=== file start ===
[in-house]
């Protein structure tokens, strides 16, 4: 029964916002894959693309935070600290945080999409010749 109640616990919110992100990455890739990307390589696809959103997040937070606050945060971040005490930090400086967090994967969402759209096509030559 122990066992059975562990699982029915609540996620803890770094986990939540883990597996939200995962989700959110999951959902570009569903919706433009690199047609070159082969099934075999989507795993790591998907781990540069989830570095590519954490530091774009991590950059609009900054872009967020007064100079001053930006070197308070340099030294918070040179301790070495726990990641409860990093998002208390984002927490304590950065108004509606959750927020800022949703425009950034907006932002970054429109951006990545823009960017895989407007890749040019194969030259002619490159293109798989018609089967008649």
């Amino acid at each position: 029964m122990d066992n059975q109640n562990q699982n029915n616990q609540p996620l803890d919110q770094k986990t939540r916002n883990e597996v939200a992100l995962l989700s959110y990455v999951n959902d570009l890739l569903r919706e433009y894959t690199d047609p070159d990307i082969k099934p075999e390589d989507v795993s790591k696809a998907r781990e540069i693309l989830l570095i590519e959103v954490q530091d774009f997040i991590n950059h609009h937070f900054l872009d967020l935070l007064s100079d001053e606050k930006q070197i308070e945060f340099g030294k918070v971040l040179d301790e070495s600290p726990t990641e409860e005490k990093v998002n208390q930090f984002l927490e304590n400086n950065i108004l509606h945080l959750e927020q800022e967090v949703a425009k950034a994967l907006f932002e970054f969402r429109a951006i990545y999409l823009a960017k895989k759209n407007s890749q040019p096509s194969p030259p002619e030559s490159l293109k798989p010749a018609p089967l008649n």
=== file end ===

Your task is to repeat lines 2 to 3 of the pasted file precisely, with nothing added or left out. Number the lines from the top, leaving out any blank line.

């Protein structure tokens, strides 16, 4: 029964916002894959693309935070600290945080999409010749 109640616990919110992100990455890739990307390589696809959103997040937070606050945060971040005490930090400086967090994967969402759209096509030559 122990066992059975562990699982029915609540996620803890770094986990939540883990597996939200995962989700959110999951959902570009569903919706433009690199047609070159082969099934075999989507795993790591998907781990540069989830570095590519954490530091774009991590950059609009900054872009967020007064100079001053930006070197308070340099030294918070040179301790070495726990990641409860990093998002208390984002927490304590950065108004509606959750927020800022949703425009950034907006932002970054429109951006990545823009960017895989407007890749040019194969030259002619490159293109798989018609089967008649």
């Amino acid at each position: 029964m122990d066992n059975q109640n562990q699982n029915n616990q609540p996620l803890d919110q770094k986990t939540r916002n883990e597996v939200a992100l995962l989700s959110y990455v999951n959902d570009l890739l569903r919706e433009y894959t690199d047609p070159d990307i082969k099934p075999e390589d989507v795993s790591k696809a998907r781990e540069i693309l989830l570095i590519e959103v954490q530091d774009f997040i991590n950059h609009h937070f900054l872009d967020l935070l007064s100079d001053e606050k930006q070197i308070e945060f340099g030294k918070v971040l040179d301790e070495s600290p726990t990641e409860e005490k990093v998002n208390q930090f984002l927490e304590n400086n950065i108004l509606h945080l959750e927020q800022e967090v949703a425009k950034a994967l907006f932002e970054f969402r429109a951006i990545y999409l823009a960017k895989k759209n407007s890749q040019p096509s194969p030259p002619e030559s490159l293109k798989p010749a018609p089967l008649n």